Prominent nutritionists and child development specialists have been telling parents for years to stop pressuring and misleading children into eating vegetables. Yet health-conscious parents can’t seem to put down the blender — which may say less about fussy kids and more about the years of health messages and fad diets their elders have endured. “All these millennials who grew up eating clean haven’t really shed that baggage,” Thomas said. Ellyn Satter, who has been an expert on feeding and raising healthy children for decades, puts it bluntly: “The belief is that if you hide vegetables in your child’s food, they won’t get fat and will forever will live. .”

It’s not just pointless to crush beets into meatballs and shove pureed vegetables into our children’s mouths with cream chasers, Satter and other nutritionists say. The approach can even be counterproductive. “The goal of child nutrition is not to get children to eat everything they should eat today. It is intended to help them learn to enjoy a variety of healthy foods for a lifetime,” Satter told me. And everything scientists know about how to do that contrasts with grinding vegetables into an indistinguishable pulp and masking them with other flavors.

Experts told me that if you consistently prepare and eat meals with your children that contain a variety of foods, including vegetables that they don’t like, without pressuring them to taste or swallow anything, they will eventually learn to eat most of them. to eat what is offered. Satter originally outlined this approach in the 1980s and told me that it works mainly because it builds trust between parent and child. “The child must be able to trust that his parents will determine what he will or will not eat, based on what the parents offer,” she says. If your child discovers that you have hidden cauliflower in their tater tots or told them that small pieces of broccoli are actually green sprinkles, you could be breaking that trust, and your child may become more wary of the foods you serve or develop. negative associations with vegetables.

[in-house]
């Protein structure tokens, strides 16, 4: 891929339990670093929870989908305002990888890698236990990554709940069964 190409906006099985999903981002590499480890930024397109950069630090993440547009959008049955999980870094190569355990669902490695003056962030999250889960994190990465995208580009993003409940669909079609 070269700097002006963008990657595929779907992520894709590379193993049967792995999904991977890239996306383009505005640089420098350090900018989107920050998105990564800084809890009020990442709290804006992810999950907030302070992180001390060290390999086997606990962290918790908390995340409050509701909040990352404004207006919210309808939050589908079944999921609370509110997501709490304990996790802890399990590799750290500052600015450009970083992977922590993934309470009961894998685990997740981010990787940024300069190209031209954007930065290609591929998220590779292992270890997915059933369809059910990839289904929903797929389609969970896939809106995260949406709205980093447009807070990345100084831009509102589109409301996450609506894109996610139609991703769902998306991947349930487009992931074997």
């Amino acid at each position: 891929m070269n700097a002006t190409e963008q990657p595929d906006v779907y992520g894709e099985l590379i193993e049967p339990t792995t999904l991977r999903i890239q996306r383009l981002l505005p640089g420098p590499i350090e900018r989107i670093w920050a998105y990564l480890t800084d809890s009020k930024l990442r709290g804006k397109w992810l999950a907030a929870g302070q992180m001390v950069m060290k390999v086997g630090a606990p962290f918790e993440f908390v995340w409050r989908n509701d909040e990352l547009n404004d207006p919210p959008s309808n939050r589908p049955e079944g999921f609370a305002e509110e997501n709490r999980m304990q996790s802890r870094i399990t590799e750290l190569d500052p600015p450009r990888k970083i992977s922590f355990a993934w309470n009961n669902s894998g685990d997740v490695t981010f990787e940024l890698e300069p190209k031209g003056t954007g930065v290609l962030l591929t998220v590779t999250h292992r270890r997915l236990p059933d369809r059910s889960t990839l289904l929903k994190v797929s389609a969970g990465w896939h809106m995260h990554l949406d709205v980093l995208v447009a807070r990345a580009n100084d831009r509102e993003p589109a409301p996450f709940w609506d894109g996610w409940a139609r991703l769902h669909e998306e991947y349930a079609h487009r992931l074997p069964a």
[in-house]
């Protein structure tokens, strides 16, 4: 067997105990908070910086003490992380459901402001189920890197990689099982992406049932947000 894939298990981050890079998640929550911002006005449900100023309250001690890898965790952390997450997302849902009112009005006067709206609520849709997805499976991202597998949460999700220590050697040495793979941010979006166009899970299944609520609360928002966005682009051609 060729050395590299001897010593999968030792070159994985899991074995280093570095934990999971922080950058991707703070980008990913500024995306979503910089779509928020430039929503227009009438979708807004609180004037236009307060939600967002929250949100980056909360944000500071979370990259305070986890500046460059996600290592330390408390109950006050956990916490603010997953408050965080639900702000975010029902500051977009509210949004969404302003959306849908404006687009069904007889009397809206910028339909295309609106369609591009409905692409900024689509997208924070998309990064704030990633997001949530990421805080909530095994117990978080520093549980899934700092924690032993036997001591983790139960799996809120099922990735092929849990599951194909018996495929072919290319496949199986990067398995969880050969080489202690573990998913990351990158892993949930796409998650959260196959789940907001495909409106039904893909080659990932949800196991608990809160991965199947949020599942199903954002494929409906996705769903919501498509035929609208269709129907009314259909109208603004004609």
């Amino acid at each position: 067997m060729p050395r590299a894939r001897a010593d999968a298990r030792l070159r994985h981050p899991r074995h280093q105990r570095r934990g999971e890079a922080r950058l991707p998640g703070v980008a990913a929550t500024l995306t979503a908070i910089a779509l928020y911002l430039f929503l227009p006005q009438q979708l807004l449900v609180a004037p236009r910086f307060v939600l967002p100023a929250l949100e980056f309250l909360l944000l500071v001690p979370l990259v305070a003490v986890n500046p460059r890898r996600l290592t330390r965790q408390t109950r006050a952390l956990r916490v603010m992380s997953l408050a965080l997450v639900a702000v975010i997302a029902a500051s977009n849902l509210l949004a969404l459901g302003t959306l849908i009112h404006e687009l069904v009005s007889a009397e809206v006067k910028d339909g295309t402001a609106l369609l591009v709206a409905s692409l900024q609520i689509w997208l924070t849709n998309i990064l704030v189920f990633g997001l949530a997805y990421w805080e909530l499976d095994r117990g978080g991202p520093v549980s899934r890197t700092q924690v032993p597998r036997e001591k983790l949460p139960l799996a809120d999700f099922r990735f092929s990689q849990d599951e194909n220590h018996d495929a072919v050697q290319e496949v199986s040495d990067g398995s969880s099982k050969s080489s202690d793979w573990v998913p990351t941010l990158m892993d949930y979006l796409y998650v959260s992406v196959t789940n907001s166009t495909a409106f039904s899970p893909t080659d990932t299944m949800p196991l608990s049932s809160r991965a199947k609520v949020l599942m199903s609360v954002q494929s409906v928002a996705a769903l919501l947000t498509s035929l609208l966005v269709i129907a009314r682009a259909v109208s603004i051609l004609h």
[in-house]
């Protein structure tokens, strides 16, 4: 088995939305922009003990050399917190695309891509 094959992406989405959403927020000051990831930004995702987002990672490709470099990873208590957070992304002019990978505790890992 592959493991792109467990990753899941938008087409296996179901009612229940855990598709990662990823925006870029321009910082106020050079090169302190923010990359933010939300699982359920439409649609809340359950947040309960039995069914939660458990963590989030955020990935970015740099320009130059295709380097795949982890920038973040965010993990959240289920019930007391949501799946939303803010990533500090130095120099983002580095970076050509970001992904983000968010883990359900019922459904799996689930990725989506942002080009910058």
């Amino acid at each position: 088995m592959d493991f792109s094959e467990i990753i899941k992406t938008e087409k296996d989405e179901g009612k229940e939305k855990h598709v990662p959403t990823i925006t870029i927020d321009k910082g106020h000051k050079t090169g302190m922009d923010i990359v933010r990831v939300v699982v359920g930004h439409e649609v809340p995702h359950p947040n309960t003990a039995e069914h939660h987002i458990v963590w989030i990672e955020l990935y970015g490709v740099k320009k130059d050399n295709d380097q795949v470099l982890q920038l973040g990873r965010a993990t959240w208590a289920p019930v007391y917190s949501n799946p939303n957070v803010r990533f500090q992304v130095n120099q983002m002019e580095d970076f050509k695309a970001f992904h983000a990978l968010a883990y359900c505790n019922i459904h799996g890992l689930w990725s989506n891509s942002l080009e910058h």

Nearly four decades after Satter laid out her feeding method, child nutritionists remain wary of the confidence-wrecking potential of veggie sneaking. Rafael Pérez-Escamilla, a professor of public health at Yale, told me that even if your child is going through a mac-and-cheese phase (as his son did for years in the ’90s), he would never advise hiding vegetables. in other foods. “Surround your child with healthy food, but let the child decide for himself. Let the child touch the food, smell the food; let the child learn to eat when he or she is hungry and stop eating when he or she knows he or she is full,” he said. “It’s easier said than done, but it works.”

The hands-off approach certainly requires less physical work, but Pérez-Escamilla is right when he says it can be a real emotional struggle. As a parent, I’m still tempted to soothe my anxiety by putting kale in a smoothie, and hesitate to cook creamed spinach for my toddler over and over again, only to be rejected every time. But I’ve learned to find some comfort in acting as a role model rather than a micromanager.

In recent months I stopped using broccoli in pasta sauce and started offering it as part of dinner. Sometimes my toddler will take a bite; sometimes she doesn’t. I’ve noticed that the less I show that I care, the more she experiments on her own.